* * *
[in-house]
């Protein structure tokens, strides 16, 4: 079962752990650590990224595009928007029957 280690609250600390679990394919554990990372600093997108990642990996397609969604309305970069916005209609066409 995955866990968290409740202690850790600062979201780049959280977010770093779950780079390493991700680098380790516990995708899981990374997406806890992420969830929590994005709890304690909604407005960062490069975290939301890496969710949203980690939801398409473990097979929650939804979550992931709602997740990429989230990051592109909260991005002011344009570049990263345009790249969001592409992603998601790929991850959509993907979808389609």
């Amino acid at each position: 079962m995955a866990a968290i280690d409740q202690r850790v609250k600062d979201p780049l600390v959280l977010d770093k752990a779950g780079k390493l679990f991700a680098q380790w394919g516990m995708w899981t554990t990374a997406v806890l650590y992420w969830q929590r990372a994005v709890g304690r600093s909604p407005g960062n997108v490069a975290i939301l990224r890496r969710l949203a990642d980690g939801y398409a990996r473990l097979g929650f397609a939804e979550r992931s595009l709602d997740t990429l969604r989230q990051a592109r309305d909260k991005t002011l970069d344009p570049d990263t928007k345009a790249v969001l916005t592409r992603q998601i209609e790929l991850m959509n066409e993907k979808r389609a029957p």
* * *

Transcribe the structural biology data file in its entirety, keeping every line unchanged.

[in-house]
């Protein structure tokens, strides 16, 4: 079962752990650590990224595009928007029957 280690609250600390679990394919554990990372600093997108990642990996397609969604309305970069916005209609066409 995955866990968290409740202690850790600062979201780049959280977010770093779950780079390493991700680098380790516990995708899981990374997406806890992420969830929590994005709890304690909604407005960062490069975290939301890496969710949203980690939801398409473990097979929650939804979550992931709602997740990429989230990051592109909260991005002011344009570049990263345009790249969001592409992603998601790929991850959509993907979808389609």
């Amino acid at each position: 079962m995955a866990a968290i280690d409740q202690r850790v609250k600062d979201p780049l600390v959280l977010d770093k752990a779950g780079k390493l679990f991700a680098q380790w394919g516990m995708w899981t554990t990374a997406v806890l650590y992420w969830q929590r990372a994005v709890g304690r600093s909604p407005g960062n997108v490069a975290i939301l990224r890496r969710l949203a990642d980690g939801y398409a990996r473990l097979g929650f397609a939804e979550r992931s595009l709602d997740t990429l969604r989230q990051a592109r309305d909260k991005t002011l970069d344009p570049d990263t928007k345009a790249v969001l916005t592409r992603q998601i209609e790929l991850m959509n066409e993907k979808r389609a029957p």